In 2017, PadSplit launched as an innovative new model providing affordable housing for workers who have been unable to keep pace with the city’s rising rents, which according to RentCafe have increased by 65 percent in the last decade. In the three years of its existence, PadSplit has now housed more than 1,000 individuals, called “members,” throughout metro Atlanta. These members average $21,000 in annual income and typically work in hourly roles such as grocery store workers, security guards, restaurant employees, teachers and other posts that keep a community running.
Before PadSplit, these community workers had few, if any, reasonable housing options that were close to job centers. This lack of choices often led to individuals sleeping in airports or cars, being exploited in unsanitary extended stay motels or living far away and cobbling together 2-3 hour long commutes just to get to a job.
With years of experience in affordable housing, PadSplit’s founder Atticus LeBlanc realized there was a better model that could align incentives for workers, property owners and even cities. In launching PadSplit, LeBlanc showed other owners how taking existing, unused housing stock could create shared housing experiences that include private bedrooms, furnishings, utilities and healthcare access, alongside weekly, not monthly, rent payments. Having fixed costs made it far easier for individuals to budget and save, and all the while, property owners saw an increase in profitability and cities didn’t need to leverage tax subsidies for housing. The model did, in fact, align incentives and was working. PadSplit’s members report an average savings of $516 per month, as well as shorter commute times and improved credit ratings.
Fast forward to today and the Covid-19 crisis, where many of these same community service workers are now laid off, furloughed and unable to leave homes for public health and safety. Knowing that PadSplit’s member base would be severely impacted by the crisis, the organization quickly sprung to action to help its members ride out the crisis in the following ways:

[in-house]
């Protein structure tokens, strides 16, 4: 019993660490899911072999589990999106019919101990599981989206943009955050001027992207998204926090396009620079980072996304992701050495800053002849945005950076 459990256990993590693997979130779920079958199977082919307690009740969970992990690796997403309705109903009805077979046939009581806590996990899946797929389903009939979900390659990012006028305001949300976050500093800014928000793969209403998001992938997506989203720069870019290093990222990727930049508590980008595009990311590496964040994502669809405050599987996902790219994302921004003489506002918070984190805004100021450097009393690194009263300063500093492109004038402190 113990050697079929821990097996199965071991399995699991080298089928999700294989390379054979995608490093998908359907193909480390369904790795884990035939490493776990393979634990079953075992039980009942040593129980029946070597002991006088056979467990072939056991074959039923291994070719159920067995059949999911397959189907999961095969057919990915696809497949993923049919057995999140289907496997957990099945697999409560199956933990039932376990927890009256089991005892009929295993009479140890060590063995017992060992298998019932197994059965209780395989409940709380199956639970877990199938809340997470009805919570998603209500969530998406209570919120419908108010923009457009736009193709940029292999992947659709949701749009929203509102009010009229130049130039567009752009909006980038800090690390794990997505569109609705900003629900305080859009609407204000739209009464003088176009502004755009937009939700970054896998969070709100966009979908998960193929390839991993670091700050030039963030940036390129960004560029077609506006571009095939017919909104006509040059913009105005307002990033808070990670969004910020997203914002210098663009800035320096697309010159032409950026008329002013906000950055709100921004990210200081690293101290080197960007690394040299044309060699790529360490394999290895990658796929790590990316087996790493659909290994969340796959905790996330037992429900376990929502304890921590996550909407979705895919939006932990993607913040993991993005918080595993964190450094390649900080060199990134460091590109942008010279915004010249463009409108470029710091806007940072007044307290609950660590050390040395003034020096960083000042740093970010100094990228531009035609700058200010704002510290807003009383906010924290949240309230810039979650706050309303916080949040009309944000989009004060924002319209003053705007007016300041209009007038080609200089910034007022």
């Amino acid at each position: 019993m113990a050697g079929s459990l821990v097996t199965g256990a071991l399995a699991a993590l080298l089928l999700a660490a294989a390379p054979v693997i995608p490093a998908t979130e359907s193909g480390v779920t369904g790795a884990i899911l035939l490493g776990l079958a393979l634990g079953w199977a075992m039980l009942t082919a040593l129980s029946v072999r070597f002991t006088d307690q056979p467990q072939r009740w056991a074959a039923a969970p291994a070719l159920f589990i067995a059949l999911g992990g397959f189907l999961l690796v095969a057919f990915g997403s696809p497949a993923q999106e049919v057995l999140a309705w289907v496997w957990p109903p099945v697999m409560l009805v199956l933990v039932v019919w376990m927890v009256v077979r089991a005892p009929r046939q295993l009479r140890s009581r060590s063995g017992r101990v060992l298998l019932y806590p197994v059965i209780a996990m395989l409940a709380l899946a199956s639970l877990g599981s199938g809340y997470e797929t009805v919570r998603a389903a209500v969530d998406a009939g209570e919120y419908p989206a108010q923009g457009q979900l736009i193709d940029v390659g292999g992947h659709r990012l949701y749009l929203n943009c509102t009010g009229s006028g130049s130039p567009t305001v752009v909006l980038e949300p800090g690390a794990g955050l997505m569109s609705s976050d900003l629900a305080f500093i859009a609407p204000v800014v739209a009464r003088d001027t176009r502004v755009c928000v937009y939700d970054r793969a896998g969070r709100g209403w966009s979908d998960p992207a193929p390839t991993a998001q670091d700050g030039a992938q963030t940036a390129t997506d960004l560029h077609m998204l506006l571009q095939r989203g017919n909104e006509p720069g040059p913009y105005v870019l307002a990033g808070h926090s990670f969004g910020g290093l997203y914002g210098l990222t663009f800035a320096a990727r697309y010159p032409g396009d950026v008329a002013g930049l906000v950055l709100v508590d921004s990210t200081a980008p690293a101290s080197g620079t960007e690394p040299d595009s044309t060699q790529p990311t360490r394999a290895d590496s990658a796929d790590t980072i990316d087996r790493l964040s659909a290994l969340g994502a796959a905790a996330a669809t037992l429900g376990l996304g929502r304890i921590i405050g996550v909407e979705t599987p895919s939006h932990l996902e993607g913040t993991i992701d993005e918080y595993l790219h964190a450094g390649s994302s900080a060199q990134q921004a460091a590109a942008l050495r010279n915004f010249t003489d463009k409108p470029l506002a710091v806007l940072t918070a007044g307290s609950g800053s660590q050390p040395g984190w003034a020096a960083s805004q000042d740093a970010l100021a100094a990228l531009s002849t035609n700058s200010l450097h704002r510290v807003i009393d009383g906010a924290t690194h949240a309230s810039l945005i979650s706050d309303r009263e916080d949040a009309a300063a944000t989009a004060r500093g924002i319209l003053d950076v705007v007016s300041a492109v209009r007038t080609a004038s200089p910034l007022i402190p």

- Seeking grants: To date, PadSplit has raised more than $60K in funds that help members who cannot afford to pay their rent costs.
- Reducing fees: To cover all its bases, PadSplit reached out to all property owners and worked to negotiate lower rates to make it easier for members who could pay something, as well as allowing grant donations to last longer.
- Providing emergency services: PadSplit is coordinating with other social impact organizations, nonprofits and companies to provide food, groceries and even toilet paper!
- Offering healthcare: And, PadSplit is actively working to remind its members that they each receive 24/7 access to Teladoc services, in case anyone requires medical attention.
As the crisis continued, PadSplit didn’t just stop with the above plan. The organization layered in additional services for members to better position themselves when the economy re-opens. At the beginning of April, PadSplit began an employment assistance program that matches a member’s skills with available jobs, and they’re scraping job postings for any companies that are urgently hiring.
All of this quick action has given PadSplit’s members peace of mind and allowed PadSplit to continue its own operations and prepare for growth in the coming recession. For more information about PadSplit, including how to rent out an available room in your home, visit PadSplit.com. Or, if you’d like to donate to keep hourly service workers housed, visit here.
PadSplit, Inc is Public Benefit Corporation based in Atlanta, GA